"This recipe was handed down from a singer who swears she has stopped numerous sore throats by drinking this tea regularly upon any hint of a cold," says Brenda Roes of Glendale, California. "I've since added to it, and it has helped me combat the winter nasties. It tastes horrible."
Here is the hot recipe of the famous Errol W. Barrow, who was Prime Minister of Barbados from1961-76 and again from 1986 until his death in 1987. He was also an accomplished cook, and published Privilege: Cooking in the Caribbean (Macmillan Caribbean) in 1988. He noted: "Pepper sauce recipes can be adjusted to suit individual tastes: green papaya, green mango may also be used." We have modified this recipe slightly for the food processor-enhanced kitchen.
This blend of hot chiles and fresh garden vegetables is known both north and south of the border as salsa fria, pico de gallo, salsa cruda, salsa fresca, salsa Mexicana, and salsa picante. No matter what it’s called, or what part of the Southwest it’s from, the Salsa with Six Names will always triumph over bottled salsas for the dipping of tostadas, as a taco sauce, or a relish for roasted or grilled meats. The key to proper preparation is to never use a food processor or blender. A marvelous consistency will be achieved by taking the time to chop or mince every ingredient by hand. This version of the salsa has more acidity and is designed to be processed in a water bath.
Named from ahuacatl "testicle" and mole, meaning “mixture,” this pulpy sauce moved from strictly Mexican use into America around 1900 and slowly increased in popularity as the avocado became more available in American supermarkets. It really took off after the introduction of corn chips in the 1960s and now is found pre-made in various packages everywhere, but many of them are bland and lack the full flavor of guacamole made from scratch. This version is traditionally made with a molcajete y mano, a large Mexican mortar and pestle carved from volcanic rock. If you don't have a molcajete y mano, you can smash the avocados with a fork or potato masher. From the article Avocado Madness!
In New Mexico, a hamburger isn't worth eating until it's crowned with strips of freshly roasted green chile and gooey melted cheese. In late summer and early fall, when the chiles harvest comes in and vendors set up gas-fired roasters in dirt lots and grocery store parking lots, the sweet, pungent aroma of green chile fills the air and tells us: It's time to make green chile cheeseburgers!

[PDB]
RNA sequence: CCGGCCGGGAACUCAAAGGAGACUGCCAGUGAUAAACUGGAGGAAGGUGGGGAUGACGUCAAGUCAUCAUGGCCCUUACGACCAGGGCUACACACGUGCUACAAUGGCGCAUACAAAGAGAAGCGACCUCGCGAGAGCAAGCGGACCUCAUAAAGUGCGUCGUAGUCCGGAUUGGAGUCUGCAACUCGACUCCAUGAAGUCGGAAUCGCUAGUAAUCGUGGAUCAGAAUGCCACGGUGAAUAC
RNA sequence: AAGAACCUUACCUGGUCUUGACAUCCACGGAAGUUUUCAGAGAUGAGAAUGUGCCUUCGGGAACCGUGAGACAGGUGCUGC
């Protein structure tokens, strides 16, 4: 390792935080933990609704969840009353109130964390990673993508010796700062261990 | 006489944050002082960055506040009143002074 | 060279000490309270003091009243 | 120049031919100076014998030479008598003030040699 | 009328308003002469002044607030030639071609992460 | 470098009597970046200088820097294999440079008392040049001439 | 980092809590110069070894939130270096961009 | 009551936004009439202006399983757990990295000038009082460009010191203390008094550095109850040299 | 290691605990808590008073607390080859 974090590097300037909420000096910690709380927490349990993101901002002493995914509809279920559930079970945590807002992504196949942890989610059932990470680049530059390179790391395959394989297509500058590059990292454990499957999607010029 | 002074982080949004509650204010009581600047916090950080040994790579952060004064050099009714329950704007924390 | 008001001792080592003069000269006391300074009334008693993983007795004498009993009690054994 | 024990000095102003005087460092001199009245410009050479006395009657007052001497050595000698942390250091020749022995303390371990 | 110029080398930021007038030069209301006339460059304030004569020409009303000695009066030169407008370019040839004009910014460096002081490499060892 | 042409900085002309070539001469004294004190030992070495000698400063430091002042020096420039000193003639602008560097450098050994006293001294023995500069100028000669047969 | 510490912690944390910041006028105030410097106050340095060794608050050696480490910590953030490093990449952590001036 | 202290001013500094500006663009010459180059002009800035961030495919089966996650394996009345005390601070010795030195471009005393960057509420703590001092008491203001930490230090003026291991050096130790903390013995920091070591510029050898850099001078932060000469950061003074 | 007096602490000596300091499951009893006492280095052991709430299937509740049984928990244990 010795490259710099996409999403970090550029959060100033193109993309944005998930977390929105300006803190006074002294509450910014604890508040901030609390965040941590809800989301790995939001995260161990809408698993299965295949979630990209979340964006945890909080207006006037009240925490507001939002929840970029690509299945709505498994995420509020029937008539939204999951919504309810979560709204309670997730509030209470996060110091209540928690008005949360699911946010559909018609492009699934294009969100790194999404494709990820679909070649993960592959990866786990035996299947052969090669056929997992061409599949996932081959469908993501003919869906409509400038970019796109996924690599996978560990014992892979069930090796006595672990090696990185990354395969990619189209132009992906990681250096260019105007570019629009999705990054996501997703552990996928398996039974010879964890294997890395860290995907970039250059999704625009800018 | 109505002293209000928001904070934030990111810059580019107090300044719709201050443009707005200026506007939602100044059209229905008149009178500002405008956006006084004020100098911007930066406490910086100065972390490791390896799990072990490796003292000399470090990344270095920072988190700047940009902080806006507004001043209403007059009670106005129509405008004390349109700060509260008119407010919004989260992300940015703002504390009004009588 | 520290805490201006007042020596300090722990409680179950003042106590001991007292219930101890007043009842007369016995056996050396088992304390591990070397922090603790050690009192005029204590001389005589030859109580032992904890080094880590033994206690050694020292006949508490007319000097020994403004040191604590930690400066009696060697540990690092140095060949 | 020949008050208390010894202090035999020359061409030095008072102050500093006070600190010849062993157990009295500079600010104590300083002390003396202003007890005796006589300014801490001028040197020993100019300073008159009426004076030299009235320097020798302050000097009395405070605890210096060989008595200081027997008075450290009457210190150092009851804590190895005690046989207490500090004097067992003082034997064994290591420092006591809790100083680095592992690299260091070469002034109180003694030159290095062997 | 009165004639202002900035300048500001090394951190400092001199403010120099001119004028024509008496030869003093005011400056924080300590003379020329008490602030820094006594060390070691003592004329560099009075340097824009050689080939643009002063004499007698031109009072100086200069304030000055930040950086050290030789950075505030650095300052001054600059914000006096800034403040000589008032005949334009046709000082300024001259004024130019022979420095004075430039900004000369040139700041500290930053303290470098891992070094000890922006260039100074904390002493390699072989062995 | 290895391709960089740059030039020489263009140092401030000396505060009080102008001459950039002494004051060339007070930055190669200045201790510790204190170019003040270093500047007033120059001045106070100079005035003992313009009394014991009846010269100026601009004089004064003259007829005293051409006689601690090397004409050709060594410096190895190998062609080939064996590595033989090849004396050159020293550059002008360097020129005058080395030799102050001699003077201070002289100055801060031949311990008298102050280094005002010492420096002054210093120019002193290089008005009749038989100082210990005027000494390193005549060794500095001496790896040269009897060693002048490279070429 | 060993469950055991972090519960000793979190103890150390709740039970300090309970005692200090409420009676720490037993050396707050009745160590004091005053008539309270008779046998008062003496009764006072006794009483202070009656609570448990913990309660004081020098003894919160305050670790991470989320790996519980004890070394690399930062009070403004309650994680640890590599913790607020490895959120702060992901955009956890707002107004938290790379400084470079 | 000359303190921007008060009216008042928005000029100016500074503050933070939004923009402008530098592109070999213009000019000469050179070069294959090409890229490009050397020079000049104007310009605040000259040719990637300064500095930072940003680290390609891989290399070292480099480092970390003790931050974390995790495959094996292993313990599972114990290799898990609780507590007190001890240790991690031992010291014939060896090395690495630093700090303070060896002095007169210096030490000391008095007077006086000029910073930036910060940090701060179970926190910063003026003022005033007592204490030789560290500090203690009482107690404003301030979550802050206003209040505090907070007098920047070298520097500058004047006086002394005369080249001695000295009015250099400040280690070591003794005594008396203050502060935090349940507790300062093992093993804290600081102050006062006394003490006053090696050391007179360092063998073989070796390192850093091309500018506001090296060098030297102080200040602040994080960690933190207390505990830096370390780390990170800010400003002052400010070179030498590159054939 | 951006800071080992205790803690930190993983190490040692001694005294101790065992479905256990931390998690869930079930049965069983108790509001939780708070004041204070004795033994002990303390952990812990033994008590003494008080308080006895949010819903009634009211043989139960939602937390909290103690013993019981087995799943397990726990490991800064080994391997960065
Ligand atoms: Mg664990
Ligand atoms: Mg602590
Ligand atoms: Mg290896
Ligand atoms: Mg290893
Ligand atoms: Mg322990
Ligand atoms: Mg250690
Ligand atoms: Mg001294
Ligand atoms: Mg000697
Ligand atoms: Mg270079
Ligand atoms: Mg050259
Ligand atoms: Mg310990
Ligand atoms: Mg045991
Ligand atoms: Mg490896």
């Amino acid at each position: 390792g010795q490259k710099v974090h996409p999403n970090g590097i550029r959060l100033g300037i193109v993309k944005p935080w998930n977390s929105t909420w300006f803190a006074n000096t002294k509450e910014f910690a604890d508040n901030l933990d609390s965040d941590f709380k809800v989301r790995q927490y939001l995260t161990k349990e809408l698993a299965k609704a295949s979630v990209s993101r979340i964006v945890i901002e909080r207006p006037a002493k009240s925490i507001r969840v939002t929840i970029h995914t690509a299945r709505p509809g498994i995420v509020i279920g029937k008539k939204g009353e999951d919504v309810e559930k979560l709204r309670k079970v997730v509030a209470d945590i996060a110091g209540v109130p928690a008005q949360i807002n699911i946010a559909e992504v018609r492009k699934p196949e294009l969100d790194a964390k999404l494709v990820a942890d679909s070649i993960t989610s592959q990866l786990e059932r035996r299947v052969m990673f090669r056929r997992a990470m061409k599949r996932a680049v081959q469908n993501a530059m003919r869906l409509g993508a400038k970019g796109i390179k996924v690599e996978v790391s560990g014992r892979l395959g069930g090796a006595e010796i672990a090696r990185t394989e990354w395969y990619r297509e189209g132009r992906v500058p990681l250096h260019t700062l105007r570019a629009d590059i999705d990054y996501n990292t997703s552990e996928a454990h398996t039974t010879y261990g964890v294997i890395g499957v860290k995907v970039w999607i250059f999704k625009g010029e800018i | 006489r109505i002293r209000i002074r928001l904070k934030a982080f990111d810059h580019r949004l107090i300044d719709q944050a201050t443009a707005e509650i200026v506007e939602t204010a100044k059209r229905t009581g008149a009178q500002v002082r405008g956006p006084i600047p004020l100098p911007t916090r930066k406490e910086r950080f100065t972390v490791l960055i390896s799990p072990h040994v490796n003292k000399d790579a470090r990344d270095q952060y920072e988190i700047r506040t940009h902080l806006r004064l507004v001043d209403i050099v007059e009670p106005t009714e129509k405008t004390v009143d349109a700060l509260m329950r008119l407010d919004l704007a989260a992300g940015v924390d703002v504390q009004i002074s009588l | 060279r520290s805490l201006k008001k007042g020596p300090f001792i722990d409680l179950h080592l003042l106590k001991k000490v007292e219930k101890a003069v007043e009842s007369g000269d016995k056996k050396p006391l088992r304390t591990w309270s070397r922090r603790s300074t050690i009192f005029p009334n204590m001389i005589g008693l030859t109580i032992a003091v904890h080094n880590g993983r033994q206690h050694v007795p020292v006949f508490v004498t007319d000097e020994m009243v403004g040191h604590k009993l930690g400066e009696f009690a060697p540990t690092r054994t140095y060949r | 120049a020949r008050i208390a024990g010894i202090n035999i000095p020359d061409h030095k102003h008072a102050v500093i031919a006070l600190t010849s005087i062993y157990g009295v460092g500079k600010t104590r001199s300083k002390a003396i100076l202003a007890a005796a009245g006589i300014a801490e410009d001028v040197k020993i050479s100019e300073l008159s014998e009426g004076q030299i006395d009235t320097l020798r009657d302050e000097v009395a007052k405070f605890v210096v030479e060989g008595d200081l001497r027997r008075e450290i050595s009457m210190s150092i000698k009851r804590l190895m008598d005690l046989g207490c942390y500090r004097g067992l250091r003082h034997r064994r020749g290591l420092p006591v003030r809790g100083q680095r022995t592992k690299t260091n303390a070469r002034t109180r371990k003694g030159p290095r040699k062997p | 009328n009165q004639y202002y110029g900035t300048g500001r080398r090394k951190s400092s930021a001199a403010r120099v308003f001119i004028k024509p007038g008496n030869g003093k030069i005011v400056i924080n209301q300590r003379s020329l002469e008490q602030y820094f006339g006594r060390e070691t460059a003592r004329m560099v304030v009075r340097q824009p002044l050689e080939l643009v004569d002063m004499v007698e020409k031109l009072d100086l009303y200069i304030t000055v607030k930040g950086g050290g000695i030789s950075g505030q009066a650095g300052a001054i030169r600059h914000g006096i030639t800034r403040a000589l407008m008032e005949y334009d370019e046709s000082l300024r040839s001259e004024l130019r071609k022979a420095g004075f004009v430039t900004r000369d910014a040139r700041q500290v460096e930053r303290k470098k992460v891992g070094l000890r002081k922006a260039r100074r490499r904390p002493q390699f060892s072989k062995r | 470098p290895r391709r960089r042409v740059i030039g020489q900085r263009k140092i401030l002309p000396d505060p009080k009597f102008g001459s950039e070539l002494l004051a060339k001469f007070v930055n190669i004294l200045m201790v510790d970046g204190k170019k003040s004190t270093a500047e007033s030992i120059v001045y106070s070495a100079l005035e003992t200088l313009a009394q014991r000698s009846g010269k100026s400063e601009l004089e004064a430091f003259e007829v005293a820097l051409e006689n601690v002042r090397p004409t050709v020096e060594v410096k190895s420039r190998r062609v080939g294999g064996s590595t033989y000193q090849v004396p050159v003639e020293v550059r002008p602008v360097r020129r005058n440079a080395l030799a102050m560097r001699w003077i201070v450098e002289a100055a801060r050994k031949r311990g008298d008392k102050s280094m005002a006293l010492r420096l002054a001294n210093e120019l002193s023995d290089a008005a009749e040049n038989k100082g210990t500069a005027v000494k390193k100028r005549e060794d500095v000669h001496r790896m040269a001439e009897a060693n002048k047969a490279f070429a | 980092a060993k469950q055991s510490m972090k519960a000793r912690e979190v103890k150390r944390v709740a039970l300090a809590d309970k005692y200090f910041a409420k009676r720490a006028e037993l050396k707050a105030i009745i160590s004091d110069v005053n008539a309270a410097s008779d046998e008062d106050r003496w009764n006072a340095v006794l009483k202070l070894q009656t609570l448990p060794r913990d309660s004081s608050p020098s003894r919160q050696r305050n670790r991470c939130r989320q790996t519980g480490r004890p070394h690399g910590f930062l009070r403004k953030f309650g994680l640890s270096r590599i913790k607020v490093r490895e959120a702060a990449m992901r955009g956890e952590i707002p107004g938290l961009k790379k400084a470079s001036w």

The ultimate green chile cheeseburger is cooked over a hot charcoal fire. I like to add a couple of small chunks of pecan or mesquite wood to the lump charcoal in my grill. The wood infuses the meat with a slightly smoky flavor that's a perfect match for the roasted green chile.
This is a simple recipe, so the ingredients really matter; Using freshly ground beef makes a difference you can taste. Ground chuck that's 85 percent lean delivers excellent flavor and the coarse grind helps keep the patty from becoming too dense. Ask your butcher to coarsely grind some chuck for you, or do it yourself at home with a meat grinder.
To get the most out of the experience you can roast your own fresh green chiles on the grill before cooking the burgers. Pick a handful of long, tapered green chiles (called New Mexico or Anaheim peppers at the market), put them on the grill grate over a hot fire and turn them with tongs until they're lightly charred all over. Put the chiles in a stainless steel bowl, cover it with plastic wrap and let the chiles steam for a few minutes. When they're cool enough to handle, simply wipe the charred skins off.
The flavor of freshly roasted green chiles mingling with a charcoal grilled burger is what we love about New Mexico, and it's what keeps visitors coming back again and again.
This casserole has all the basics of tamales but is much easier to prepare. By varying the accompaniments, this dish can serve as a hearty dinner or a light luncheon. The combination of corn and beans is a good for vegetarians as it balances the protein to make them complete.
Tlatonile is a pipian from Jalcomulco, Veracruz. Pipians are spicy dishes from Mexico that utilize ground nuts or seeds. In Mexico, these are most often pumpkin or squash seeds. This recipe is from Susana Rodriguez, who made this for lunch when we were passing through.
This super spicy salad was created using a hybrid of Indonesian/Thai satay and Sichuan/Hunan peanut sauces. It transforms mild-mannered tofu and cukes into a memorable salad. Serve it with grilled meats or seafood. From the article Exotic & Spicy Salads.
Brazil, the largest country in South America, was colonized by the Portuguese hence the spelling empadinhas or empadas. This Bahian-style empada filling can also be made with scallops or for a variation, used in puff pastry.